My Japanese Dormitory Experience

February 6, 2018

in Academic Year 2017-2018, Chloe Kirk, Japan, Spring 2018

During my stay in Japan, I am living in a women’s dormitory provided for by work. When I was first told I would be staying in dormitory, from my Western background, I was under the impression it would be one of two things: a university dormitory or similar to a women’s convent. I am relieved to tell you it was neither of these things.

Located an hour and a half from my work, Osaka Gas, (which is a normal commute time in Japan) my dormitory is situated at the top of a hill in a residential area. Bordering the dorm, there is a highway, but because of the special chemicals in the blockades between the highway and the houses (manufactured by Osaka Gas) you cannot hear any highway noise. On the other side of the highway is Kansai university, and many women attending the university live in my dormitory out of convenience. There are other women who have regular jobs staying at the dormitory, a couple preparing for major examinations like dental school, and a few younger girls who I have no idea why they are here.

The dormitory is run by the house mother (ryobo-san), her accompanying husband (docho-san) and two female cooks/cleaners. (Note: ryobo means mother in Japanese, docho means father, and -san is added to show respect, like saying mister or misses). There is one woman in the dormitory who has been assigned to help me in the dorm, and so she often translates between me and ryobo-san.

Overall, I have so far enjoyed my stay in the dormitory. However, initially I was overwhelmed with all the formalities and rules regarding the dormitory. All I wanted was a place to sleep and cook after a long day, but reality was jarringly different. Although breakfast and dinner are provided for us, we have to schedule every meal we want a month in advance, and, if we are unable to make one of those meals we schedule we need to notify ryobo-san immediately. This proved difficult the first couple weeks when jetlag had me routinely sleeping through and missing dinner. Additionally, almost every meal consists of a main entree of fish, often involving fish with many little bones. Not only do I not like fish, but have you ever tried pulling hundreds of tiny bones out of a fish smaller than your hand with chopsticks? If not, I can tell you from experience that it is near impossible to do! Now, in order to make all my meal times and not upset the cooks, I proceed directly from work to dinner every night without pausing at my room to nap, and I convince myself to at least try every part of the meal!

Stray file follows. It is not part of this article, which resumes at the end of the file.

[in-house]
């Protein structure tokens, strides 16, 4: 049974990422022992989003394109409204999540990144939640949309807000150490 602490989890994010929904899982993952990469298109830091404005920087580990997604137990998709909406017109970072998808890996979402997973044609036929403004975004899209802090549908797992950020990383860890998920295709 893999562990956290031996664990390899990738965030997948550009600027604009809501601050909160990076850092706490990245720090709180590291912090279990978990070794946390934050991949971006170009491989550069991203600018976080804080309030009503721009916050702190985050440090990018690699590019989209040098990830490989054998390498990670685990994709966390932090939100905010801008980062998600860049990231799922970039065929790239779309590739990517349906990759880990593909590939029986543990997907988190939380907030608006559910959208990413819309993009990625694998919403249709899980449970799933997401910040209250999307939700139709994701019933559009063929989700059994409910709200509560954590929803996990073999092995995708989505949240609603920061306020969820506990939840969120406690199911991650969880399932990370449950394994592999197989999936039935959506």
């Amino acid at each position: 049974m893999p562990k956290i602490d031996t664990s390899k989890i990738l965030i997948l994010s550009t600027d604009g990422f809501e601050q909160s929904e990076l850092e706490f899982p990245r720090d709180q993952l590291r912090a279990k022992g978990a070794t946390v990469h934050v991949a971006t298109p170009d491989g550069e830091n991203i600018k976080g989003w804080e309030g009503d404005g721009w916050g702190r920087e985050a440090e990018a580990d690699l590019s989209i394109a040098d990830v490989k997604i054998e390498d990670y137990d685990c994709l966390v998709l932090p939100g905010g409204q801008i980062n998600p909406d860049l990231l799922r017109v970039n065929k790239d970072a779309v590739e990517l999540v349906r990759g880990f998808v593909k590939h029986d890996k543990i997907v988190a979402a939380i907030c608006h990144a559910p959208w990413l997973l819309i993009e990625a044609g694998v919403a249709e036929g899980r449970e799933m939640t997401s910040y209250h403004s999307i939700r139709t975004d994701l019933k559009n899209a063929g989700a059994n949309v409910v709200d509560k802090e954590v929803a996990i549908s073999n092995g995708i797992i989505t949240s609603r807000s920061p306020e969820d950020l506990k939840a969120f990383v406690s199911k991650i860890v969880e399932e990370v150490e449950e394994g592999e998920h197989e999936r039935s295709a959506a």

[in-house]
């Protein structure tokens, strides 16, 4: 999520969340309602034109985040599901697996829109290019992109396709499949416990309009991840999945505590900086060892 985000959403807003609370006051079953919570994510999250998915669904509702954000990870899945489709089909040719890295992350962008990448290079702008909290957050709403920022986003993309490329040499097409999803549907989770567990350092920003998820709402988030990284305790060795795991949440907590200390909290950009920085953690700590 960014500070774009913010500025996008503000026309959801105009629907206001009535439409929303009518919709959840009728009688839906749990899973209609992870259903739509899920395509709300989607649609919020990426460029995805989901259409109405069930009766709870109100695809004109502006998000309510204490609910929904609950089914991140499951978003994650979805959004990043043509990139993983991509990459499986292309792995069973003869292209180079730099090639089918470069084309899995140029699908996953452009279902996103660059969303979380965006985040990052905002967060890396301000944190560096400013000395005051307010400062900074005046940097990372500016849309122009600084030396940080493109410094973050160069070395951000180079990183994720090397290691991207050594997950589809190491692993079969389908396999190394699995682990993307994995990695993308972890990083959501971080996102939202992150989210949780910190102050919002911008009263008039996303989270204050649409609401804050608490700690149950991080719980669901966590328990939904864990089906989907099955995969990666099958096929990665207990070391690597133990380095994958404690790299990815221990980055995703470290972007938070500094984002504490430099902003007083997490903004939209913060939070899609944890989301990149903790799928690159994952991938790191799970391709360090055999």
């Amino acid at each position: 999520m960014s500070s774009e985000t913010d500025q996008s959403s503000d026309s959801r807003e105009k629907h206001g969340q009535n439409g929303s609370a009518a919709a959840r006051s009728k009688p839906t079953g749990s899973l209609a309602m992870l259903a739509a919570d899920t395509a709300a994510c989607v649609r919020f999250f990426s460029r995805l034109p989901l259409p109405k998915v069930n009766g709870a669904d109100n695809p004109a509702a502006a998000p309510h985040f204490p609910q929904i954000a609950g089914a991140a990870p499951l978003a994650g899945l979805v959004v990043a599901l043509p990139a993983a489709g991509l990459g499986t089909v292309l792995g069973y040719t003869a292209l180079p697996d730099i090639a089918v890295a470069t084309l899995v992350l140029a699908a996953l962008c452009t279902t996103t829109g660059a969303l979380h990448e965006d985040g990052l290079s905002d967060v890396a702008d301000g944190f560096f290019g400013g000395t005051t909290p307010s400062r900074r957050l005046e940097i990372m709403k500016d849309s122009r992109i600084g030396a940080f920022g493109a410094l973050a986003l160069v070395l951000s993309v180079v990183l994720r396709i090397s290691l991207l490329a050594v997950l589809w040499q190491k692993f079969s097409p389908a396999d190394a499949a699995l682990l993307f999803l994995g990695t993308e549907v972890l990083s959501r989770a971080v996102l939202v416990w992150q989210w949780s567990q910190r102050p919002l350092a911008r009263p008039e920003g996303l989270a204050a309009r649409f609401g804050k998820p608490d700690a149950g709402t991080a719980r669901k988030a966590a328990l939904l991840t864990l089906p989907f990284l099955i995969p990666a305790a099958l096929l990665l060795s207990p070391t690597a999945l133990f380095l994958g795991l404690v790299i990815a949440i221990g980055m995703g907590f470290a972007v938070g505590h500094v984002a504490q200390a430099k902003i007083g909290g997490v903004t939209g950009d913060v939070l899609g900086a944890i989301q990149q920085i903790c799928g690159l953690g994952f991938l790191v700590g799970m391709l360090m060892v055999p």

A Typical Breakfast (There is a bread option, but most other people choose to take the miso soup and rice option)

Another set of rules I found extremely tedious in the first few weeks was the procedure to leave and come back to the dormitory. I understand the procedures are for safety, but when I was expecting to be so independent while I was here, it felt like these dormitory’s rules were stripping my independence away. Upon arrival to the dormitory, you must remember to beep in with your key fob at the front door to notify you are back.

Once entering the dormitory lobby, you immediately take off your outdoor shoes, walk to your shoe locker and unlock it with a combination, and exchange your outdoor shoes with your indoor slippers. You are also required to leave your room key in your shoe locker when you leave which inevitably means and extra trip back downstairs for me after I reach my room to realize my room keys are still in the shoes locker.

Lobby

Shoe Closet

In your slippers, you can finally go to your room. And when leaving, you must do the exact reverse procedure, except instead of using the key fob to beep in, you must use the key fob on a separate key fob to beep out. Now if all of this isn’t enough for me to remember in the early hours of the morning or late at night, it only gets worse if you want to sleep out for a night or are out past 11PM. If I am out past 11PM without notifying ryobo-san, she will call the company I work for to notify them I am missing. If I want to sleep out, not only do I have to fob out on a different machine, but I also need to fill out a going away sheet of paper which is only written in Japanese! I just had to do it for my first time because I plan to spend a weekend in Tokyo, and it took me nearly 20 minutes to fill out with the help of ryobo-san!

I have become used to all the procedures now, but learning all of them on my very first day was a lot to remember! In addition to these rules, there are many formalities it is rude to do or not to do in the dorm. For example, you cannot wear your pajamas to the shower room or dining hall and you must say different Japanese phrases for when you arrive or leave the dormitory and when you take or return food trays from the dining hall. It’s a lot to learn in a short amount of time, but now that I am getting the hang of it, all the procedures and formalities seem much less daunting! I have also made a few friends in the dormitory who can speak English. Just a couple of interns like me and one other Japanese university student. I didn’t realize how nice it would be to have someone to fluently speak English with until I got to Japan where so few people can understand what I am saying! I’m off to the dormitory breakfast now. Until next time!

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